By Craig McDermott, cross-posted from Random Musings
From the Arizona Republic, written by Yvonne Wingett Sanchez –
Gov. Jan Brewer announced Wednesday she will not seek another term in office, an effort that would have required a long-shot court challenge to the state’s term limits.
“There does come a time to pass the torch of leadership,” Arizona’s Republican governor said. “After completing this year in office, I will do just that.”
This has made national news, with even a friend of mine from New England commenting in a phone call that this seems like a big deal.
So I read the relevant clause in the Arizona Constitution to her.
From Article 5, Section 1 of that document –
No member of the executive department shall hold that office for more than two consecutive terms. This limitation on the number of terms of consecutive service shall apply to terms of office beginning on or after January 1, 1993. No member of the executive department after serving the maximum number of terms, which shall include any part of a term served, may serve in the same office until out of office for no less than one full term.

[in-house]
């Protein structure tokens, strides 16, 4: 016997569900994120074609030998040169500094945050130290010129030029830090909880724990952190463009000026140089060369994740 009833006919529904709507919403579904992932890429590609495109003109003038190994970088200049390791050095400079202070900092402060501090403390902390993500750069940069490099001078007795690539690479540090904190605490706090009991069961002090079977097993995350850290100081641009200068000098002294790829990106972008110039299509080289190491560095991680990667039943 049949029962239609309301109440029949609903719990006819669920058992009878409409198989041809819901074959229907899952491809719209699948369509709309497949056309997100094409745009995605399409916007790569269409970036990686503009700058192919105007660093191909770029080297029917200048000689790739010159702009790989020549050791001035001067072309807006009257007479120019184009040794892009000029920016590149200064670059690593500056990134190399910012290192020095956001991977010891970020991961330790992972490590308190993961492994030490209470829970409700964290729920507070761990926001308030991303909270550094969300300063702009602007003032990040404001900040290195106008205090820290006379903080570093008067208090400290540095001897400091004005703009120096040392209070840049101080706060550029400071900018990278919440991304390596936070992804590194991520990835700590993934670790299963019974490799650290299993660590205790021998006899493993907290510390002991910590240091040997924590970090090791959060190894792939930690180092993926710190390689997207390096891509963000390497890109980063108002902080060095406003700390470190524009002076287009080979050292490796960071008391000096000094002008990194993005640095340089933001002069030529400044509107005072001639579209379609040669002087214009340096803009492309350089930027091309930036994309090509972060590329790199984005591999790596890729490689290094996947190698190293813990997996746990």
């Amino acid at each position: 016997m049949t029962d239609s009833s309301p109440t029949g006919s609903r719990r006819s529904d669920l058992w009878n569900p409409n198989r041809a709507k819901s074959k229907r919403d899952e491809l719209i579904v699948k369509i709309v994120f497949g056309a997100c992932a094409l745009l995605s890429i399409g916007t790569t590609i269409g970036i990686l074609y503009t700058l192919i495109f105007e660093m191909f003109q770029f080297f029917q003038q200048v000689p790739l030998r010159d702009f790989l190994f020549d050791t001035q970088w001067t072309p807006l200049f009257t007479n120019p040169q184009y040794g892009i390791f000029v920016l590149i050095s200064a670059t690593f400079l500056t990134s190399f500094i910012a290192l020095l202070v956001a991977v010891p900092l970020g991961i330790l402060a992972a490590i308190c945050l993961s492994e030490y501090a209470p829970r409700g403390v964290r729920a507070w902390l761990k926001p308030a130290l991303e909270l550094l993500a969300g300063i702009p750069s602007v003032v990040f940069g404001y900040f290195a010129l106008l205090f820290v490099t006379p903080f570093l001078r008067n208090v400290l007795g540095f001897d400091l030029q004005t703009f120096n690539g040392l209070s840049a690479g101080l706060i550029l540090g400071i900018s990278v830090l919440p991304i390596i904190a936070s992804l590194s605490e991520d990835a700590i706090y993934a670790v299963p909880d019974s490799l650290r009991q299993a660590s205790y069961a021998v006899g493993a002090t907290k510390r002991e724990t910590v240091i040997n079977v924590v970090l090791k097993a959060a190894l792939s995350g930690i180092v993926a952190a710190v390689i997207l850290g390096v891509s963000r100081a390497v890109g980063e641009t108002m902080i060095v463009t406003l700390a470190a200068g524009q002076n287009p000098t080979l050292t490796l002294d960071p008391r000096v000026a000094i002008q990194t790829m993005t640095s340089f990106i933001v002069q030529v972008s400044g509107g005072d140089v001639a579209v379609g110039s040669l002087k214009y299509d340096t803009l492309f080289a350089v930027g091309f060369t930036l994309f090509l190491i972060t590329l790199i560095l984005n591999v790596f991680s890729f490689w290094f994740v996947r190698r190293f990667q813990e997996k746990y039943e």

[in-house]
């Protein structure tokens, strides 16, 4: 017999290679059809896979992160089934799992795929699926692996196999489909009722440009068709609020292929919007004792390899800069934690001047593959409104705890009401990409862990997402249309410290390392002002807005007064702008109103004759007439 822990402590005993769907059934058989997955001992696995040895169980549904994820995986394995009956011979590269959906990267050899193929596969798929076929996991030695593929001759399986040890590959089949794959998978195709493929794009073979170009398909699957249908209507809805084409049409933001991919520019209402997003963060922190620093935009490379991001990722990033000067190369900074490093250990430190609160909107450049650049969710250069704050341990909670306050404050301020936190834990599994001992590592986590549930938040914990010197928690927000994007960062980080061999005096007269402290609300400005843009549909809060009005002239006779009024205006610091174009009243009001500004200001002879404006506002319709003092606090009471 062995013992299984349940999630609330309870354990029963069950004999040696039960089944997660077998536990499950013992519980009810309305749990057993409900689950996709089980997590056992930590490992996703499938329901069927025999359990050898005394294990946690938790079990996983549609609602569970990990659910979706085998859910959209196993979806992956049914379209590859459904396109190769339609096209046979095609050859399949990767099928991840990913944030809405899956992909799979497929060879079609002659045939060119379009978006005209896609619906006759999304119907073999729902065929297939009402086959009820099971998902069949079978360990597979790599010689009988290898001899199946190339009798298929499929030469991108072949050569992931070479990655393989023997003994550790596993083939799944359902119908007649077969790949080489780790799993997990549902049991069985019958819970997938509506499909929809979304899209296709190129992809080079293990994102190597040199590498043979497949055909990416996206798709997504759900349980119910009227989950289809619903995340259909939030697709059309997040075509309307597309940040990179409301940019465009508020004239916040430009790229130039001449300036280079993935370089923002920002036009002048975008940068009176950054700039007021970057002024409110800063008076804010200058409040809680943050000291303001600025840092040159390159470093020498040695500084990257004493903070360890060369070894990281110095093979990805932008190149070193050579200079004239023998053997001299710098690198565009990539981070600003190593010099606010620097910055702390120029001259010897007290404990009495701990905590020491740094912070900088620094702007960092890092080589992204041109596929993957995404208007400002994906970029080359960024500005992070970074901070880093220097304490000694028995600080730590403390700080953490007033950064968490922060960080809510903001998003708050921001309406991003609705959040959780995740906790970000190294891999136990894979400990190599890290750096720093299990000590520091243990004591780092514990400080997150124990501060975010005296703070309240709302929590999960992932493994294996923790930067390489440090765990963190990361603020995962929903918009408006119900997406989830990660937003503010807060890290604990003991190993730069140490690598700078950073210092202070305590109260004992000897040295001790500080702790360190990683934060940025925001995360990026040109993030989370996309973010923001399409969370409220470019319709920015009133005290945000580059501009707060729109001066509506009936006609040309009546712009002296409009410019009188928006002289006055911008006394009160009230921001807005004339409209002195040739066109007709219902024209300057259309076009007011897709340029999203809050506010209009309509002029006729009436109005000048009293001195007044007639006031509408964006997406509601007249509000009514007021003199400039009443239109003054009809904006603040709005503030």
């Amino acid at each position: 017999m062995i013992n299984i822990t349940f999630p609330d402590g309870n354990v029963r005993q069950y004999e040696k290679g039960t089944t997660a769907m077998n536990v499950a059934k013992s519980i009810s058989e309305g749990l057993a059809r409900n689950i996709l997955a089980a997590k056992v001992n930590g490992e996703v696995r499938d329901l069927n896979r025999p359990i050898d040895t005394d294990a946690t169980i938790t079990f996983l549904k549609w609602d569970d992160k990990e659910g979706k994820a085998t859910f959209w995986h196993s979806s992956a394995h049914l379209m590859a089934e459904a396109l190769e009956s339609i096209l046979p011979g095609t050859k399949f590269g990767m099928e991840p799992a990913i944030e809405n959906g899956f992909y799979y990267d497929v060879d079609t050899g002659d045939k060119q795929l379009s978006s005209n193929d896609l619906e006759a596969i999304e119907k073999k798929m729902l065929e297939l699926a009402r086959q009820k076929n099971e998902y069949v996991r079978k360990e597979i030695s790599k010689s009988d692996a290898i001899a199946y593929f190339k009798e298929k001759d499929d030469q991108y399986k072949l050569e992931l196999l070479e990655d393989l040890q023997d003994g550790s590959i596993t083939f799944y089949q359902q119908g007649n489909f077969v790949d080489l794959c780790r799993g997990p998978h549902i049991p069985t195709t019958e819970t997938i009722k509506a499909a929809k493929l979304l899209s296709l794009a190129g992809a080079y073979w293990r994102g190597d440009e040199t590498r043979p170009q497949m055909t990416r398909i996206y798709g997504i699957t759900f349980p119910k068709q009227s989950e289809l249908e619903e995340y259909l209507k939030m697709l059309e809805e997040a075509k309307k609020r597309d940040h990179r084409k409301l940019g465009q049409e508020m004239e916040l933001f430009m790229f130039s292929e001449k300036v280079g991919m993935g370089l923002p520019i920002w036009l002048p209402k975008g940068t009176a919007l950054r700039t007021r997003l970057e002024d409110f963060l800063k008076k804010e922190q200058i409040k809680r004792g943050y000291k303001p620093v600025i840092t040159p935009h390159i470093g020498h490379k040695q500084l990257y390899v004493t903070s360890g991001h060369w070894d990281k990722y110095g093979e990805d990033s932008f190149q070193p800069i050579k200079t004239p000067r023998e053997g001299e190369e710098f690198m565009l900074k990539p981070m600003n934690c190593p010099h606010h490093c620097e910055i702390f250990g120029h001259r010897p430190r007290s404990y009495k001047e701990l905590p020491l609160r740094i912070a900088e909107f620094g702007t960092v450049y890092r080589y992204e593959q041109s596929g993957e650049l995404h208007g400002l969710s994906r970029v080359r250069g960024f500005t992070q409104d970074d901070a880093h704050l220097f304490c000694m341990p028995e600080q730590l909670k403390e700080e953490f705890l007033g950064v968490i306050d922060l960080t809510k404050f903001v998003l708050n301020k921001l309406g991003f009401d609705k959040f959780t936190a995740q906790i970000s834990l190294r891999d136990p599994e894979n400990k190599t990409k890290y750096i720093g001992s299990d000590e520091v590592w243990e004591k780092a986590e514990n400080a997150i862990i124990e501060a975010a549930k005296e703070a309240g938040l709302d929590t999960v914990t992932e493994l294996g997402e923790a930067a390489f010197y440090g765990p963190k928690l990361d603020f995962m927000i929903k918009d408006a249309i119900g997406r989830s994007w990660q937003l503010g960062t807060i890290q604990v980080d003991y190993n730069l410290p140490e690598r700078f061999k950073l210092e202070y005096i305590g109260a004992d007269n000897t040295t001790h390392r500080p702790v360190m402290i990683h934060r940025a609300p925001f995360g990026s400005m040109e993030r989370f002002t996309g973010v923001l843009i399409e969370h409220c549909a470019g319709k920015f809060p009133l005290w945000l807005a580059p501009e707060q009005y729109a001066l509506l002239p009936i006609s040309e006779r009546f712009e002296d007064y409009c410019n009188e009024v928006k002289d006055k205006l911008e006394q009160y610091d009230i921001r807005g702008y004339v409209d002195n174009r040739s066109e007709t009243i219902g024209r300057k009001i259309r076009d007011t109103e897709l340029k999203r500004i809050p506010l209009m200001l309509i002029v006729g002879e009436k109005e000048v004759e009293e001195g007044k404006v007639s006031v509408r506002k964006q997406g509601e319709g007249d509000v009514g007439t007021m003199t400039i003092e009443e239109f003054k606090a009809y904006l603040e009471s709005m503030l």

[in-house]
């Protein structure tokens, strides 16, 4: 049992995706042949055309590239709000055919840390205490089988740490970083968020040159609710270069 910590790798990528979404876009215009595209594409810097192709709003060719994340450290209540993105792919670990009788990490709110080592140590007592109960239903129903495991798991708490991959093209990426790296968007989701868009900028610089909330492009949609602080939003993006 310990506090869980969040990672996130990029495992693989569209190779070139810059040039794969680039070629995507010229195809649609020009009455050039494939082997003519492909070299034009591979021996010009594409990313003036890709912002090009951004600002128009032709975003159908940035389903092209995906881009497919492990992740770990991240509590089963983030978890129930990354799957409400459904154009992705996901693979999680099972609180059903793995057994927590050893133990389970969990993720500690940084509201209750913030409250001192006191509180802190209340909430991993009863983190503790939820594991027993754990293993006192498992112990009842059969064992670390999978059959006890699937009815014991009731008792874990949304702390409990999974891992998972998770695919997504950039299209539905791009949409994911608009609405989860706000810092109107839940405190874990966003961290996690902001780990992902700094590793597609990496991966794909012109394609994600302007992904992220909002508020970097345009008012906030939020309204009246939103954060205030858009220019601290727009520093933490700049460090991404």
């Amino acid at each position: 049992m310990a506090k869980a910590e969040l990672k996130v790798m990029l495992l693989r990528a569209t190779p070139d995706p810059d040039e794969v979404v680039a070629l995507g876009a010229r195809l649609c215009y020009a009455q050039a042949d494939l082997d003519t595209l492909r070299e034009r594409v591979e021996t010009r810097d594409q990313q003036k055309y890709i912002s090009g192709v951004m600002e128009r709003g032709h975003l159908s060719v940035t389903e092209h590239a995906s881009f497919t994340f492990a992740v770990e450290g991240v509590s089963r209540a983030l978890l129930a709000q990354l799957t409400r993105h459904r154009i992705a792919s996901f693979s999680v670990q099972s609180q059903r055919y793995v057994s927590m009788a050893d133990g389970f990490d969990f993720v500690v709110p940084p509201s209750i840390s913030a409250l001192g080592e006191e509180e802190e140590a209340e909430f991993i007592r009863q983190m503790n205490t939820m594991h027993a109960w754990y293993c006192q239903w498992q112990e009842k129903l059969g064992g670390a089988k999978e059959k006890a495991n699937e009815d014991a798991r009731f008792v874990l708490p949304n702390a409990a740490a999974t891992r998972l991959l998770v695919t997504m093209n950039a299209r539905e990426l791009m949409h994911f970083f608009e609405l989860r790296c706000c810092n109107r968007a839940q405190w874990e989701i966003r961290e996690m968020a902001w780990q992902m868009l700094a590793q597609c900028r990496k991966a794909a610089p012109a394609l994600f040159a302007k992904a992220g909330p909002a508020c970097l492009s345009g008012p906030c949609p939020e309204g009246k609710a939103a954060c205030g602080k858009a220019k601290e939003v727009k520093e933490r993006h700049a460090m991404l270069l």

My friend’s response –
I can honestly state that the announcement was no surprise – since she started making noises about running for another term, I’ve said it was about retaining some leverage with the legislature, not actually running again.
She was looking to stave off “lame duck” status as long as possible.
Her “official” announcement was today, but her practical announcement was her veto of the discrimination protection bill, SB1062.
The rationale she gave for the veto was all about the input of the “business community” and the harm that the bill would have caused to Arizona.
However, in 2010, she signed the nativist bill, SB1070, over similar objections from the same people.
The difference between then and now?
In 2010, she was a candidate in a crowded R field, and SB1070 cleared the field for her.
In 2014, she’s term-limited and has no self-interest to enhance by signing a bad bill.
AZBlueMeanie at Blog for Arizona offers his perspective on today’s announcement here.